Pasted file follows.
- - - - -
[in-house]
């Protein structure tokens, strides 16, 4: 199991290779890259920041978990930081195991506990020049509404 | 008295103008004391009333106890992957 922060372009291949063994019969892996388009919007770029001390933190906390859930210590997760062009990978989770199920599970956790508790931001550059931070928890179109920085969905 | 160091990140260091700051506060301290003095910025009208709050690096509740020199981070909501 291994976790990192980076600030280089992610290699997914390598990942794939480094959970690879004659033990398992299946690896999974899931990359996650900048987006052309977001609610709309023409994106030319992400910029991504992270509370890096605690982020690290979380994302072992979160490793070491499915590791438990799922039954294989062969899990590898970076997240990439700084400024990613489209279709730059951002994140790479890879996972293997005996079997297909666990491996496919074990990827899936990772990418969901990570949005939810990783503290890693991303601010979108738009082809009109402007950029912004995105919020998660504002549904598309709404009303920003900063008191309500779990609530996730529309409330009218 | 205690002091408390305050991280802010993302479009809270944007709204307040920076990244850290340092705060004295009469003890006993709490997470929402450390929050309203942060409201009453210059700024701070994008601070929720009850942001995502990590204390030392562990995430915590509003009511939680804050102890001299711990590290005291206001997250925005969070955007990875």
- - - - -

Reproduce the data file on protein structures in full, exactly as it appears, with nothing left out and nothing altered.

[in-house]
């Protein structure tokens, strides 16, 4: 199991290779890259920041978990930081195991506990020049509404 | 008295103008004391009333106890992957 922060372009291949063994019969892996388009919007770029001390933190906390859930210590997760062009990978989770199920599970956790508790931001550059931070928890179109920085969905 | 160091990140260091700051506060301290003095910025009208709050690096509740020199981070909501 291994976790990192980076600030280089992610290699997914390598990942794939480094959970690879004659033990398992299946690896999974899931990359996650900048987006052309977001609610709309023409994106030319992400910029991504992270509370890096605690982020690290979380994302072992979160490793070491499915590791438990799922039954294989062969899990590898970076997240990439700084400024990613489209279709730059951002994140790479890879996972293997005996079997297909666990491996496919074990990827899936990772990418969901990570949005939810990783503290890693991303601010979108738009082809009109402007950029912004995105919020998660504002549904598309709404009303920003900063008191309500779990609530996730529309409330009218 | 205690002091408390305050991280802010993302479009809270944007709204307040920076990244850290340092705060004295009469003890006993709490997470929402450390929050309203942060409201009453210059700024701070994008601070929720009850942001995502990590204390030392562990995430915590509003009511939680804050102890001299711990590290005291206001997250925005969070955007990875």